In Winfrey’s case, the antibiotics prescribed by her doctor weren’t working, forcing her to seek a specialist.

The 67-year-old continued back in 2019: “So I go into the lung specialist, and I say, ‘I’ve got a little rattling,’ and he puts the stethoscope [on my neck] and I see the ‘Oh s**t’ face.

“It is like, ‘Oh, my, something’s wrong with you.’ I can see it, he didn’t hide it.”


Winfrey took some time off to get well – which is rare considering her on-the-go lifestyle.

“I never cancel anything. I work all the time when I’m sick!” she said, also revealing the doctor instructed her not to fly for a month.

Winfrey made a full recovery, but admitted the experienced completely “changed” how she sees wellness.

She now encourages everyone to get their flu vaccine.

Less common symptoms include:

  • coughing up blood (haemoptysis)
  • headaches
  • fatigue
  • feeling sick or being sick
  • wheezing
  • joint and muscle pain
  • feeling confused and disorientated, particularly in elderly people

If you have a high temperature, a new, continuous cough or a loss or change to your sense of smell, use the 111 online coronavirus service.

If you feel unwell and have any other symptoms of pneumonia, contact your GP or use the regular 111 online service.

Call 999 for an ambulance if you or someone you care for:

  • are struggling to breathe
  • are coughing up blood
  • have blue lips or a blue face
  • feel cold and sweaty, with pale or blotchy skin
  • have a rash that does not fade when you roll a glass over it
  • collapse or faint
  • become confused or very drowsy
  • have stopped peeing or are peeing much less than usual

Dr. Oz assists in saving man with medical emergency at New Jersey airport

TV host and doctor Mehmet Oz said he helped the Newark Port Authority revive the man after the individual collapsed near him and his family.

TV show host and doctor Mehmet Oz said Monday while he was at New Jersey’s Newark Liberty Airport, he rushed to help the Newark Port Authority save a man who had collapsed during a medical emergency near him and his family. 

As the New York Post reported, Dr. Oz was said to have been going to baggage claim in Terminal C of the airport after getting of a flight, when a man collapsed and reportedly stopped breathing at around 11 p.m. local time.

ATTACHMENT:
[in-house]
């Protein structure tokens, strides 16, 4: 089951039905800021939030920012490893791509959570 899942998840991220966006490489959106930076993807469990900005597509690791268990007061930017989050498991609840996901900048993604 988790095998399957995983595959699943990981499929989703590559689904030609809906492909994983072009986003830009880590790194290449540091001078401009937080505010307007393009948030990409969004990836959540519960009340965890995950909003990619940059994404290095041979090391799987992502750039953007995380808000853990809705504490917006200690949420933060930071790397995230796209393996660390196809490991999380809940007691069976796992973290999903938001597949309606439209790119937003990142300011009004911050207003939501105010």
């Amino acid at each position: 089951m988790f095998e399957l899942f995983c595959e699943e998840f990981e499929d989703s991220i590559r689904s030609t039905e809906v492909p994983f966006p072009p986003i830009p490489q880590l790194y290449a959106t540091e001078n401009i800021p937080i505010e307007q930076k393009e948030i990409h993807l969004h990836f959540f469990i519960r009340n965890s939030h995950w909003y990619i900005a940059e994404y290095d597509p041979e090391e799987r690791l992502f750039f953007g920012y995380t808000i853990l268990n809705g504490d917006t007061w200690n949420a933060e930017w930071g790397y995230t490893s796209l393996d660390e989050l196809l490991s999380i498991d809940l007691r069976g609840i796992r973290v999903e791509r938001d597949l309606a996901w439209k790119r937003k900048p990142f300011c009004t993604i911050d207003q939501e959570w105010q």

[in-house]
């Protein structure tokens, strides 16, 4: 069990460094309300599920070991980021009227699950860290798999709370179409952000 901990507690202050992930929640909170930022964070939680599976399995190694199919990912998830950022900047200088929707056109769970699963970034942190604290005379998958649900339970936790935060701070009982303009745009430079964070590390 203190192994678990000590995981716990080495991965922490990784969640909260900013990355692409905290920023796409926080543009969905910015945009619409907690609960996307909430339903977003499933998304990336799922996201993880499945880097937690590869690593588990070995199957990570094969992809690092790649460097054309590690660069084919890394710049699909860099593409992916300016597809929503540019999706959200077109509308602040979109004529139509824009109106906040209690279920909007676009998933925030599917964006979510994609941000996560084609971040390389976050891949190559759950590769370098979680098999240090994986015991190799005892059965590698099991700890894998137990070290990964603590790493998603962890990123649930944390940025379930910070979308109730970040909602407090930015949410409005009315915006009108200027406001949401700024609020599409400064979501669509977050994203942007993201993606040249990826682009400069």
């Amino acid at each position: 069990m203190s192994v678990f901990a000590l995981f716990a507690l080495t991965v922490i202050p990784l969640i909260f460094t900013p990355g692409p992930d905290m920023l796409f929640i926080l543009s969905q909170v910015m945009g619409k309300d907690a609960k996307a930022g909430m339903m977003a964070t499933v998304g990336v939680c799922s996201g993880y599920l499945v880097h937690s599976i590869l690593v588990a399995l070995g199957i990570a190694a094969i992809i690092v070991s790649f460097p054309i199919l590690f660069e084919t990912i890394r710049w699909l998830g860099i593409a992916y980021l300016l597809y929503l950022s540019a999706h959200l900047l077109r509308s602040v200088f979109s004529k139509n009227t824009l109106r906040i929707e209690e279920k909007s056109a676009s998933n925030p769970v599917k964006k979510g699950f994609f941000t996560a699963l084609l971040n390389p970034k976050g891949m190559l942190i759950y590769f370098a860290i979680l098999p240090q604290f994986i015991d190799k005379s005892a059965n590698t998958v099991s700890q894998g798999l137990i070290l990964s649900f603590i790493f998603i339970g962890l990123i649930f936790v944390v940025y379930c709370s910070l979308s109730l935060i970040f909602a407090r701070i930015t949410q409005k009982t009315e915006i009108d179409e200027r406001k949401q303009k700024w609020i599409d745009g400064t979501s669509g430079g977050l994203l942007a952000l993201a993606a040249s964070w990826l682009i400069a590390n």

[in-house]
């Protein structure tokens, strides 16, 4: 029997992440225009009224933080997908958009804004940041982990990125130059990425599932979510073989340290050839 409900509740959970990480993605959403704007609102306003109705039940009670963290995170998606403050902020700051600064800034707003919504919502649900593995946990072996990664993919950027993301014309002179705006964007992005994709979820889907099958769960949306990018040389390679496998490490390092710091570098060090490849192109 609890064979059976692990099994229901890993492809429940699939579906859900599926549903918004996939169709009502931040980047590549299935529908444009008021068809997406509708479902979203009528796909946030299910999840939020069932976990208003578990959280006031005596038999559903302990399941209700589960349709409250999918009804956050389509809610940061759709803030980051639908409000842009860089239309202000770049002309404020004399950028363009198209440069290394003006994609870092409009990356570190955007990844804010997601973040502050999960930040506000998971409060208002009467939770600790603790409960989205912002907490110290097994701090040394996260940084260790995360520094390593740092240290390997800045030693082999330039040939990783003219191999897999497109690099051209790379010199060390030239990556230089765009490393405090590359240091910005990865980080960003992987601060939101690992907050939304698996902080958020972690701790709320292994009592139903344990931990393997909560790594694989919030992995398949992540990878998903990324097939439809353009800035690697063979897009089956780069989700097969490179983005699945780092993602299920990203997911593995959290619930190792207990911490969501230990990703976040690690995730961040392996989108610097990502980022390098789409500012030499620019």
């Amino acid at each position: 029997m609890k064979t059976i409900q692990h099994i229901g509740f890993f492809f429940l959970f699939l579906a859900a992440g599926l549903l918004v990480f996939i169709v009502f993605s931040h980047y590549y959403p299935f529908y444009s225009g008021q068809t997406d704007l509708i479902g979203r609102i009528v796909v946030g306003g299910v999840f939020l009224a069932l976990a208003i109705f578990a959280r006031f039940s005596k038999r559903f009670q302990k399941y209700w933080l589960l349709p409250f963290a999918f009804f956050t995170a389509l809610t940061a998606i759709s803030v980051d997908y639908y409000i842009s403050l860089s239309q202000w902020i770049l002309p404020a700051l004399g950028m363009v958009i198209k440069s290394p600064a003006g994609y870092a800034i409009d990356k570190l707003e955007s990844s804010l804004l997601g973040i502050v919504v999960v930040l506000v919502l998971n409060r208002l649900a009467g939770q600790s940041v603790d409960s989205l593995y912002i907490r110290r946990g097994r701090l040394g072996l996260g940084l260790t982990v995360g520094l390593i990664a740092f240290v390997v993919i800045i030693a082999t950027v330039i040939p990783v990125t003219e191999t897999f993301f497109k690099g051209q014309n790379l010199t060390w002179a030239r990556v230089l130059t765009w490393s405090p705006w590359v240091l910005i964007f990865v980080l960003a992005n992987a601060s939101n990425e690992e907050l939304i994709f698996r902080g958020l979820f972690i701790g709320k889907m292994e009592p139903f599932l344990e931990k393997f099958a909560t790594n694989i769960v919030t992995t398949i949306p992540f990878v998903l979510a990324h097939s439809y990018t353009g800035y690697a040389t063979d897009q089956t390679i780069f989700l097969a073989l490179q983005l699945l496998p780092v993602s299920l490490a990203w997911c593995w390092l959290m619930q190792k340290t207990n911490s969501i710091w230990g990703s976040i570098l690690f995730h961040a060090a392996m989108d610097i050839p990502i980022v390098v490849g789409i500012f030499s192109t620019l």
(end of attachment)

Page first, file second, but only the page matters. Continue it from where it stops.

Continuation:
Tuesday, Dr. Oz wrote in a tweet that he assisted a Newark Port Authority officer in performing CPR to clear the man’s airway and revive him. A nearby defibrillator had to be used in order to “save his life” Dr. Oz said. 
Port Authority of New York and New Jersey Police Officer Jeffrey Croissant saw a 60-year-old man collapse in the baggage claim area of the airport, the Associated Press reported. Officer Croissant called for backup as he began performing CPR on the man who reportedly didn’t appear to have a pulse at that time. 
As multiple outlets reported, when another person with a mask on came to help, Officer Croissant didn’t immediately recognize that it was talk show host Mehmet Oz, who is a cardiac surgeon.
Dr. Oz told the Associated Press of the man in distress, “the gentleman had face-planted, and there was a pool of blood like a murder scene.”  
Dr. Oz said he rushed over after his daughter who was also nearby began yelling, “Daddy, daddy, daddy!” Oz thought his daughter was in trouble at first, but quickly noticed she was trying to get his attention to help the man who was having a medical emergency. 
Dr. Oz wrote on Twitter, “as a physician and a human being, it’s our responsibility to jump in when there’s a medical emergency. Another critical reminder of how important it is to take the time to learn how to do CPR and use a defibrillator.”
According to a statement from the Newark Port Authority, “after several more cycles of CPR, the man started breathing on his own and was stabilized,” the New York Post reported.  
According to ABC 7 NY, a representative for Dr. Oz said that the TV personality had just returned from a trip to Florida with his wife and daughter and were at baggage claim where the man fell to the floor. The report said that the man was injured by the fall and at one point had no heartbeat, and had turned blue.
Dr. Oz has reportedly stayed in communication with the man’s wife for updates on on his recovery.  
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Back in 2015, emergency responders were arriving at the scene of a crash on the New Jersey Turnpike, the Associated Press reported. When they arrived, Dr. Oz was already treating two injured people there. Also in another incident which happened two years before that, Oz helped a British tourist who had their foot severed when a cab driver jumped a curb at Rockefeller Center in New York.